Because of its shallow waters Borth beach is well suited to families with young children and is also a popular location for swimming, surfing, fishing, sailing and windsurfing and for walking the dog out of season.
The small town has a good range of shops, cafes, restaurants, pubs and local services as well as a slipway for launching small boats and a cafe close by.
To its north and east, Borth is surrounded by protected sites; a massive peat bog - Cors Goch Fochno - and the magnificent sand dune system of the Dyfi National Nature Reserve at Ynyslas. Here you will find a seasonal Information Centre operated by Natural Resources Wales where the significance of the nature reserve is explained.
Borth is a popular base for walkers on the Wales Coast Coast and marks the northern end of the Ceredigion Coast Path. Is also the western end of one of Ceredigion's other walking routes climbing high into the Cambrian Mountains and linking to the Bwlch Nant yr Arian Visitor and Red Kite Feeding Centre, Devil's Bridge, Cwm Ystwyth and the historic Hafod Estate before proceeding to Pontrhydfendigaid. This route forms a grand circle returning via the Ystwyth Trail, a combined footpath and cycle route, towards Aberystwyth.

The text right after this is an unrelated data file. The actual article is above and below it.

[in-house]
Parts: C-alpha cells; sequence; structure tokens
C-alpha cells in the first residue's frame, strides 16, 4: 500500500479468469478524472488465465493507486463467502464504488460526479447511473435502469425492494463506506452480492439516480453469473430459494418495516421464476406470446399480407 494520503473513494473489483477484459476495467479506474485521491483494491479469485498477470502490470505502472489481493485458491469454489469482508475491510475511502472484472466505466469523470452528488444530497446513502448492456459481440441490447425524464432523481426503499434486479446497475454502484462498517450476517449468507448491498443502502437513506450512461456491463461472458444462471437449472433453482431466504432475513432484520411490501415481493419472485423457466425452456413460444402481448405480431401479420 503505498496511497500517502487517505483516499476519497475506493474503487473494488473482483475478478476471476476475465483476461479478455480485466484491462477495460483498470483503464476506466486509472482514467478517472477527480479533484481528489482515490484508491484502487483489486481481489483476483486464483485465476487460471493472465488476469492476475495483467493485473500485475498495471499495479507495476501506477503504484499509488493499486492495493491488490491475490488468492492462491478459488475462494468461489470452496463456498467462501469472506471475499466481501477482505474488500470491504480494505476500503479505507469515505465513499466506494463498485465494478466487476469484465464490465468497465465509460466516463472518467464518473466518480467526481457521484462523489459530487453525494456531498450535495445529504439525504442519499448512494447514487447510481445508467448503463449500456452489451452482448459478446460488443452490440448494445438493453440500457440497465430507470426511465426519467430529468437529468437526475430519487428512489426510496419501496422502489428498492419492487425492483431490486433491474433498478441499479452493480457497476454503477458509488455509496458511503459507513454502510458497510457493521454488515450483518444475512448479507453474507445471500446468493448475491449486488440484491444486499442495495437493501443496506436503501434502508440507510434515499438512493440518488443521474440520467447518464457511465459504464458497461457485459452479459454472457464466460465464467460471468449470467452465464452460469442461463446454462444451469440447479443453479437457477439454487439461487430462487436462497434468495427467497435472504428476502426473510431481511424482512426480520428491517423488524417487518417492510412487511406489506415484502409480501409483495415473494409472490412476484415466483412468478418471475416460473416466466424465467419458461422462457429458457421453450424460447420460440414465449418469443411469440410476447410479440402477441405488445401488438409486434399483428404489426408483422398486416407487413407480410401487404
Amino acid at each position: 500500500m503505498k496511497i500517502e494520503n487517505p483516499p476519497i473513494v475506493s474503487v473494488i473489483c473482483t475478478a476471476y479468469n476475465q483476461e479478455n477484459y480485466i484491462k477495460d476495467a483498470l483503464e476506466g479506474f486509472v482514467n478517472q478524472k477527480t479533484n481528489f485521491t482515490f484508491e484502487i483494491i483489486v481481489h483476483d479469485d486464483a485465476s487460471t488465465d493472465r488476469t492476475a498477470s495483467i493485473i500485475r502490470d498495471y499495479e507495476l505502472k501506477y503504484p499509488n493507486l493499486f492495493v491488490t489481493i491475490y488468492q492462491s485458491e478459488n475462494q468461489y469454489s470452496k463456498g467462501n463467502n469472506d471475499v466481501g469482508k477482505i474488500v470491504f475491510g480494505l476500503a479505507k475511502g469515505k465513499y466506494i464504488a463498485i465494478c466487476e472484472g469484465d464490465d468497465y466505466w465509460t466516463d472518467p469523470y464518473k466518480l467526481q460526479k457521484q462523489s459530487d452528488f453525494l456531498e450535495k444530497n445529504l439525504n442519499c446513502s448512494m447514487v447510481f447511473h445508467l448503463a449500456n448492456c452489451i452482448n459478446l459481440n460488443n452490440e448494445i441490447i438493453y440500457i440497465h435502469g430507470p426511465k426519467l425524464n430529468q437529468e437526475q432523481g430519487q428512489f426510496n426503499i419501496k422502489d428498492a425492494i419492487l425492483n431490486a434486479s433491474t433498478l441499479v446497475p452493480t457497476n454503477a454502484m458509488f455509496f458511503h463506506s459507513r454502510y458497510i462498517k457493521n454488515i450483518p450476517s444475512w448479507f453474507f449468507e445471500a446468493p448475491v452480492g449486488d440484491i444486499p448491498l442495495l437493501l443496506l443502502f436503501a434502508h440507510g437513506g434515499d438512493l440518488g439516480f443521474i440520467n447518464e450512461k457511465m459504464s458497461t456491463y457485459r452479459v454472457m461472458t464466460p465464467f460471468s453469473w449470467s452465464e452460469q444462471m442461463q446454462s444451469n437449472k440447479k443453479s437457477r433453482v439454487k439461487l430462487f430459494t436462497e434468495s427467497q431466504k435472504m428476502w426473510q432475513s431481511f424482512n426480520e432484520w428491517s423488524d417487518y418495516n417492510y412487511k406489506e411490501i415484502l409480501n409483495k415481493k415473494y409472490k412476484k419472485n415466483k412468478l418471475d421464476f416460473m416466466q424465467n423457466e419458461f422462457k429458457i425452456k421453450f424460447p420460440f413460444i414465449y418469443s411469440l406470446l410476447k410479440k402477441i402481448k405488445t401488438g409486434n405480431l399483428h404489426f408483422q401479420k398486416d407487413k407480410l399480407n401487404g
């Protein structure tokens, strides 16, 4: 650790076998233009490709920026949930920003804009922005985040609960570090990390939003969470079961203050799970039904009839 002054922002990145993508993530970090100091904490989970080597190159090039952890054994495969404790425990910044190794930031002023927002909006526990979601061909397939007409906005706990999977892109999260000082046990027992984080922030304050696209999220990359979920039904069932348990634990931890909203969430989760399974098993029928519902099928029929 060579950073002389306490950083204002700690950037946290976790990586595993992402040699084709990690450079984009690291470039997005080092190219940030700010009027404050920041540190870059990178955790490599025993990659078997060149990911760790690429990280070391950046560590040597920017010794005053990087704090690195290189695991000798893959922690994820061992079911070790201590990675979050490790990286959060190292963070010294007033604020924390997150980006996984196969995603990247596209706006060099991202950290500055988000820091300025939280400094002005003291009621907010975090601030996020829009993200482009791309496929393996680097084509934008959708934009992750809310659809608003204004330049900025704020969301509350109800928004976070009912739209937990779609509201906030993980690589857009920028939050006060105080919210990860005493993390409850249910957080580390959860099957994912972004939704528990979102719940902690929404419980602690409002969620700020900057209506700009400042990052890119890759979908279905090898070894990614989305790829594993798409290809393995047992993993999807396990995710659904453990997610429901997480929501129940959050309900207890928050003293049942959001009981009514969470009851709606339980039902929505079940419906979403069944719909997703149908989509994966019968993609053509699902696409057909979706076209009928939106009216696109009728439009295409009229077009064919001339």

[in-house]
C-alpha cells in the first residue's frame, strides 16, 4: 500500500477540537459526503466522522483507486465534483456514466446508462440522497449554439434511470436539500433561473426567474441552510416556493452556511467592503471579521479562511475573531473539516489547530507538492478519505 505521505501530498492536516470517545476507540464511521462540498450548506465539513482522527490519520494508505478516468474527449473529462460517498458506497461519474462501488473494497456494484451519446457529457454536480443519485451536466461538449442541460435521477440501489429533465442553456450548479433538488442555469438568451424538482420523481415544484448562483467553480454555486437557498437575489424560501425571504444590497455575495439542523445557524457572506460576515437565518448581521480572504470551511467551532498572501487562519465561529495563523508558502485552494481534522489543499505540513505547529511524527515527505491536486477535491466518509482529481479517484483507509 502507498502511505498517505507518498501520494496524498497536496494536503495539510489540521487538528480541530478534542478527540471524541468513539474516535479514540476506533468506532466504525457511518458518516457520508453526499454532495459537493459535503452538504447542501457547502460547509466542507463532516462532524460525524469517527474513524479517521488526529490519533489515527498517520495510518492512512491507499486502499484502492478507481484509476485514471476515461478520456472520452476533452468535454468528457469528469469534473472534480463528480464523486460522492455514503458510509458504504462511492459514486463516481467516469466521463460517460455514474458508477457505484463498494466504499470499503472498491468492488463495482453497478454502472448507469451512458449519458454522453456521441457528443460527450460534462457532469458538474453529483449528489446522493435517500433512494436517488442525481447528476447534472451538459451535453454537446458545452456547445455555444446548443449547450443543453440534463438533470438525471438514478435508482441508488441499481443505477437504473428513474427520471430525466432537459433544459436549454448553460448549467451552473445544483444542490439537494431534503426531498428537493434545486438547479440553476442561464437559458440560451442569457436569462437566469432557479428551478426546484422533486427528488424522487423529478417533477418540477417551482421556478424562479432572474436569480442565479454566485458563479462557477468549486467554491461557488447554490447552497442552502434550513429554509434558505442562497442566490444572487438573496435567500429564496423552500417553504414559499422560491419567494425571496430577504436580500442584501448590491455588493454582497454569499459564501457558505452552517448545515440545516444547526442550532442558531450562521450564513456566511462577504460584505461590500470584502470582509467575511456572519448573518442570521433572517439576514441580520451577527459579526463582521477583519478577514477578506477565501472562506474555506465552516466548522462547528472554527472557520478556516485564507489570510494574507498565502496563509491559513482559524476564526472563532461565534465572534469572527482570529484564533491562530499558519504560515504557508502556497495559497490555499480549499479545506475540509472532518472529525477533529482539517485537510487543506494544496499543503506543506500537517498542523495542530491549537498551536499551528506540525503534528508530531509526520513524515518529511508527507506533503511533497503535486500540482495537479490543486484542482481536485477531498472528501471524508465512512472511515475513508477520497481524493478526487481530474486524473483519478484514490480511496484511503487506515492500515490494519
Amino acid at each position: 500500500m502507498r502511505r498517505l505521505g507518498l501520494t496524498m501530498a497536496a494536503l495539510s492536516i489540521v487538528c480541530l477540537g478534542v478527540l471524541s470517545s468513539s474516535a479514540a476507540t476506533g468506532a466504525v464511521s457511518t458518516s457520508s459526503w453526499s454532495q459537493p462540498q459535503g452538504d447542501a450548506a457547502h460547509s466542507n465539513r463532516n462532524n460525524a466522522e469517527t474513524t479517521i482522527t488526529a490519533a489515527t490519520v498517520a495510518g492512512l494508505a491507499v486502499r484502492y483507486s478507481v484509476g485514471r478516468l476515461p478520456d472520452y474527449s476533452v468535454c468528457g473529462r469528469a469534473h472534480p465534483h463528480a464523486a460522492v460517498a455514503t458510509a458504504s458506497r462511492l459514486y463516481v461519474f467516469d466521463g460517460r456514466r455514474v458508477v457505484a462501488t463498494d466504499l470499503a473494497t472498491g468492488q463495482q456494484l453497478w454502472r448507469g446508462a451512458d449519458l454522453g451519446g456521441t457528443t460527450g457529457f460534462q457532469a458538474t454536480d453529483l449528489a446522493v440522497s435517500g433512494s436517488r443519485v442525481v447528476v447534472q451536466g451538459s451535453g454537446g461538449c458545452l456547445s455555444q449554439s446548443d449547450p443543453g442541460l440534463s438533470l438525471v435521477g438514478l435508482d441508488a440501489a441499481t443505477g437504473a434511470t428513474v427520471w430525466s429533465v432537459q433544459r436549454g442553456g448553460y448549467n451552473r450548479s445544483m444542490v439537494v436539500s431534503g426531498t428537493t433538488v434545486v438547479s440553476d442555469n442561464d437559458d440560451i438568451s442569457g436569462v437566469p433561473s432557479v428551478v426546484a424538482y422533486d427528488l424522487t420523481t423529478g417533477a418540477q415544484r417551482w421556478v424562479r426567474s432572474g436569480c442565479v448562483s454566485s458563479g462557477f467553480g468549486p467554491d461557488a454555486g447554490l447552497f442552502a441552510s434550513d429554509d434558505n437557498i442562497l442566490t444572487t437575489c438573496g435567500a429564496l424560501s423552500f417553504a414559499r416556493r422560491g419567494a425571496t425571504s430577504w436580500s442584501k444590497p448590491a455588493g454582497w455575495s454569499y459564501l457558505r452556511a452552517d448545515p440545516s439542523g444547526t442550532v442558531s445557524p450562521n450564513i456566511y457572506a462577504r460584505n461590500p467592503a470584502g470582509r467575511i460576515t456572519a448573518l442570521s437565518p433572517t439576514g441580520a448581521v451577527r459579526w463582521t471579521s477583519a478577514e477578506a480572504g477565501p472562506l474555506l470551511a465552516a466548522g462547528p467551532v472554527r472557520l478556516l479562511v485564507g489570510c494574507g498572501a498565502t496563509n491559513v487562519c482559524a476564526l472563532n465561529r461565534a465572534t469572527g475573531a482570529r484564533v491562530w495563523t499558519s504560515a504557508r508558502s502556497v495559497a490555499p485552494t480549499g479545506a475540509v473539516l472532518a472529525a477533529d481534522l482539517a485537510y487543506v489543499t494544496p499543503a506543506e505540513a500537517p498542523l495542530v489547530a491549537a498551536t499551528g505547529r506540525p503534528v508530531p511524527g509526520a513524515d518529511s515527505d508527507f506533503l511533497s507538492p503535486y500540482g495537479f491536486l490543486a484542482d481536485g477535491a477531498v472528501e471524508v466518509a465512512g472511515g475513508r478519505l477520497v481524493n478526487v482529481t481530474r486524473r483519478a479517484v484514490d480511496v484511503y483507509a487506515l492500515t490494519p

THE PETRIFIED FOREST & THE LEGEND OF CANTRE'R' GWAELOD
An ancient submerged forest is visible at certain times of the year at low tide along the stretch of shore. Pine, Oak, Birch and Willow stumps can be seen when the tide retreats up to 150 yards.The petrified forest has become associated with a 17th Century myth of a sunken civilization known as Cantre'r Gwaelod, or the Sunken Hundred.
According to the legend, the kingdom was lost at sea when Seithenyn, the guardian of sea defences, forgot to close the gates. In one version of the myth, the forest stretched 20 miles to the west of Cardigan Bay.
Blue Flag and Seaside Award beach. Toilets, cafes, restaurants, pubs, shops, parking.
RNLI Lifeguard service provided June - September.Patrol times 10am-6pm
Dog restrictions apply May to end September.